Depression that leads to suicide isn’t just the plight of the financially-strapped, unemployed provider of a household, or the teen who’s tormented by bullies, or the retiree who’s weary of declining energy and escalating physical pain.
Just ask the friends of Kate Spade and Anthony Bourdain.
Spade, 55, renowned fashion designer, took her life this spring in her New York apartment. Days later, they found Bourdain, 61, a celebrity chef and host of an award-winning TV show, dead from a suicide in his hotel room in France.
These celebrity cases shine a bright spotlight on a significant rise in suicide rates. In 2016, nearly 45,000 people in the United States took their own lives. From 1999 to 2016, the suicide rate rose 28%. In 2015, compared to 2008, almost twice as many children were hospitalized for attempts at or contemplation of suicide. Among girls ages 10-19, from 2010 to 2016, suicide rose by 70%.
To help prevent suicide among people we know and love, it’s important to know what to look and listen for. I’ve gleaned these nine warning signs from two sources: Sarah Klein’s “8 Signs Someone is at Risk for Suicide,” and Odyssey’s “13 Signs Someone Might Be Suicidal.”
1. Diagnosis of Depression or Bi-Polar Disorder
Chronic depression, diagnosed by a professional, isn’t the only cause of suicide. An emotional overreaction to a tragic loss may trigger an impulsive decision to end one’s life, but a person with enough of a depressive pattern to receive a diagnosis is more prone to consider suicide as an alternative to the recurring pain.
2. Suicidal Talk
When someone tells you he’s thinking of harming himself or doesn’t want to live, intervene. Don’t assume he’s exaggerating how he feels. Pray with him. Don’t leave him alone. Get him help, even if it means risking the friendship. Call the National Suicide Prevention Lifeline: 1-800-273-TALK or ask a counselor you know for ways to assist the vulnerable person.
3. Escalation of Guilt Feelings or Anxiety
Listen for remarks about letting people down all the time, or a pattern of self-condemnation for past mistakes, be especially alert if such a verbal pattern is accompanied by increased agitation, restlessness, anxiety, or insomnia.
4. Social Isolation
Persons more vulnerable to suicide disengage from their normal spheres of relationships, cutting themselves off from typical conversations with family and friends.
5. Risky Behavior
Driving more recklessly, picking fights, imbibing more alcohol, or starting drug use may reveal less interest in living. Suicidal people simply take more risks.
6. Obtaining a Weapon
This is a red flag when combined with a couple of other symptoms I’ve listed, particularly if the person doesn’t have an apparent need for a gun. The reason men are twice as successful as women in their suicide attempts is that males are more likely to use a firearm.
7. Declining Health
Factors that prompt suicide in older age include physical limitations (more pain and fatigue), regrets over estranged relationships or unmet goals, loss of a spouse, retirement from meaningful employment, or loss of one’s home or independence. Adults ages 45-64 have the highest suicide rate (19.6%), followed closely by those over 85 (19.4%). Those most vulnerable will exhibit one or more of the other warning signs.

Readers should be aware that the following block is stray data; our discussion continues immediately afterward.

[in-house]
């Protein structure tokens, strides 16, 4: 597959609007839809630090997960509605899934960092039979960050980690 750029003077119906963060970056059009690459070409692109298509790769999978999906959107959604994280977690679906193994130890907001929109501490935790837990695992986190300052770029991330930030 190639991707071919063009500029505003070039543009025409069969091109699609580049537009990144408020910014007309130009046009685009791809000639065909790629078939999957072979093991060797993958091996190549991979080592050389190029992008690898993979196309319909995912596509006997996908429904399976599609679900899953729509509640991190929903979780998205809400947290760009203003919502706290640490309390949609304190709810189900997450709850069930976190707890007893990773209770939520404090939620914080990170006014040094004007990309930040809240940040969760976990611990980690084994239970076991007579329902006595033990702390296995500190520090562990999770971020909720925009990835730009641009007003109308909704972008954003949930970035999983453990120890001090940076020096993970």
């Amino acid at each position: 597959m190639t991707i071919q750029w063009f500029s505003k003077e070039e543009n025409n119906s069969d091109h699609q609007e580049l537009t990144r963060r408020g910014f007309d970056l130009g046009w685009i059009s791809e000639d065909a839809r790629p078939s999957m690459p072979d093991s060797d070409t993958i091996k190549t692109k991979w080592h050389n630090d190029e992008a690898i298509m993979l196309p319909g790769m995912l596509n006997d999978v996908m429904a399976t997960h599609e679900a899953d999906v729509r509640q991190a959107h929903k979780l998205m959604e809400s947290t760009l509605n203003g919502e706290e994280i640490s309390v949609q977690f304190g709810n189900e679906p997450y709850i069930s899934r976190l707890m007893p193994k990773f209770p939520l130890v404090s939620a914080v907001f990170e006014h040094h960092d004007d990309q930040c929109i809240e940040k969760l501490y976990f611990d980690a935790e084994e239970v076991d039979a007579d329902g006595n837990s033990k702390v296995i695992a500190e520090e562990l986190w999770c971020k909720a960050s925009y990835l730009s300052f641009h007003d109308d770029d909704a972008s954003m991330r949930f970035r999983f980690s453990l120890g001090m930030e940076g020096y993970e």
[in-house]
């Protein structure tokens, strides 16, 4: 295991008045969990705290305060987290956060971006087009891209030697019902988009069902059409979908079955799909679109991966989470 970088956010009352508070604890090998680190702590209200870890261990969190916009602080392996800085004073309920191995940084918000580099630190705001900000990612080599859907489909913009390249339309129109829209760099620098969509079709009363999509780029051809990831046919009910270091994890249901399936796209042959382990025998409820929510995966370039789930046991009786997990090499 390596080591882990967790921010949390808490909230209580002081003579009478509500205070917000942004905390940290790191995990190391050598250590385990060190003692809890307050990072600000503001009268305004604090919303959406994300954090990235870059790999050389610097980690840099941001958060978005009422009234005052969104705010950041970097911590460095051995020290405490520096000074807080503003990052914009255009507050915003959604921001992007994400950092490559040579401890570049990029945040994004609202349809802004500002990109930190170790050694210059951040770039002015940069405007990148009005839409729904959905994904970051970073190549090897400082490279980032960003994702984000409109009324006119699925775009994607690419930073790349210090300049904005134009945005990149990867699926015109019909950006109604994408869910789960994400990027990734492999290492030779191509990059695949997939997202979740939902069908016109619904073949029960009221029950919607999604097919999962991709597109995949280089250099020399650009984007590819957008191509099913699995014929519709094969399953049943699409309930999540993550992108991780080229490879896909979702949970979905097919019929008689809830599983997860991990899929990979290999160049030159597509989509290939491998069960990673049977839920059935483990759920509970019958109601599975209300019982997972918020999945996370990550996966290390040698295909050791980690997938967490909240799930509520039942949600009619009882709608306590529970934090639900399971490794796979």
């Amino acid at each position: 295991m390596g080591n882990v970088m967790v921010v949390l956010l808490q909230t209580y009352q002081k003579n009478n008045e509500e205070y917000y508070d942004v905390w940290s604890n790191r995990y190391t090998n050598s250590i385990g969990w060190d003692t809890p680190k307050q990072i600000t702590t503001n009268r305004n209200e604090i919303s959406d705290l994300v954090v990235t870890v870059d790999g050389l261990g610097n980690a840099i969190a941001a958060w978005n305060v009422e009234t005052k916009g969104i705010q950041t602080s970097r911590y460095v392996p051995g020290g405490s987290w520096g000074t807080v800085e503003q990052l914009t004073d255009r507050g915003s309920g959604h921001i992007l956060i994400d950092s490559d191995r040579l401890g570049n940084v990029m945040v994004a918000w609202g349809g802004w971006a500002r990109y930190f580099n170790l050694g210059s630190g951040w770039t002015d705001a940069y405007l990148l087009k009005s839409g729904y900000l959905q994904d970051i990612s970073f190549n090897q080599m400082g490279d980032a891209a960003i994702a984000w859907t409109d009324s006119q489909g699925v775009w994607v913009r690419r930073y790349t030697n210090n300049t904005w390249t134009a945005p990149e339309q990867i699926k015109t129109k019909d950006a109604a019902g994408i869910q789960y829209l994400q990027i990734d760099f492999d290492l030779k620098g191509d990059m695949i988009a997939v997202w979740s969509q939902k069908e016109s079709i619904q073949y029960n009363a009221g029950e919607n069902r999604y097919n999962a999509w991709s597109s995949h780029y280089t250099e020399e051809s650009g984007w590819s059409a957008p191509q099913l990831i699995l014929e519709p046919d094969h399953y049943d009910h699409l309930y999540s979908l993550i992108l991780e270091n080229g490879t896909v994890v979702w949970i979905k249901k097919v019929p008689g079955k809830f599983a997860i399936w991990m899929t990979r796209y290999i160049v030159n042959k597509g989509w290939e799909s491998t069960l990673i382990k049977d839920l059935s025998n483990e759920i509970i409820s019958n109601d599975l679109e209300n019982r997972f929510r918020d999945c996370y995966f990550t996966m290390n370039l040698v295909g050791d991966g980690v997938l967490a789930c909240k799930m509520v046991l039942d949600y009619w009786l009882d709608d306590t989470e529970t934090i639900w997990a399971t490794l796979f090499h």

8. Internet Searches
People who plan their suicide attempts often research the internet for ways to kill themselves. Many families have found such a web-browsing history after a loved one took his own life.
9. Giving Away Prized Possessions
A person plotting his own demise may start giving away items that have been important to him, especially those that are most expensive.
If you see yourself in any of these indicators, please don’t give up. Think of those who love you, not of the pain you’re trying to escape. Ask God to sustain you through the pain rather than model for loved ones that suicide is a valid way to escape the pain.
In one sense, dying is easy. It’s living that’s hard. Are you willing to do the hard thing for the sake of those who would be heartbroken over your passing, and for the sake of future ministry God may have for you?
Believe me, I know experientially what despair and hopelessness are like. But I also know that dawn follows the night, that sorrow doesn’t last forever, that God enables and uses a person even when He doesn’t remove all depressive episodes.
Will you preach this verse to yourself, as I’ve done scores of times? “Why are you in despair, O my soul, and why have you become disturbed within me. Hope in God, for I shall again praise Him for the help of His presence.” Psalm 42:5
*First published at penetratingthedarkness.com, June ,2018.
**Warning signs are taken from two sources: Sarah Klein’s “8 Signs Someone is At Risk for Suicide” and Odyssey’s “13 Signs Someone Might Be Suicidal.”
Dr. Powell is a ministry partner who shares his personal struggles with depression and suicide in A Reason Not to Take My Own Life. In his chapel talk, What I’ve Seen in the Dark, he openly shares about the blessings that those who live with depression may find.
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Dr. Terry Powell
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Terry is Faculty Emeritus at Columbia International University, in S. C., where he is now an Adjunct Professor in Church Ministries. Terry has a bride of 49 years, two grown sons, one daughter-in-law, and 9-year old grandson. He writes a blog on faith and depression: penetratingthedarkness.com. His latest book is Oh God, I’m Dying! How God Redeems Pain for Our Good and for His Glory, scheduled for release in the fall of 2020. The book tells the story of Dr. Mark Smith (co-author), an effective Christian university president despite suffering daily pain from a near-fatal car accident in 1996. The book illustrates the means of God’s grace that have sustained Mark and his wife Debbie.
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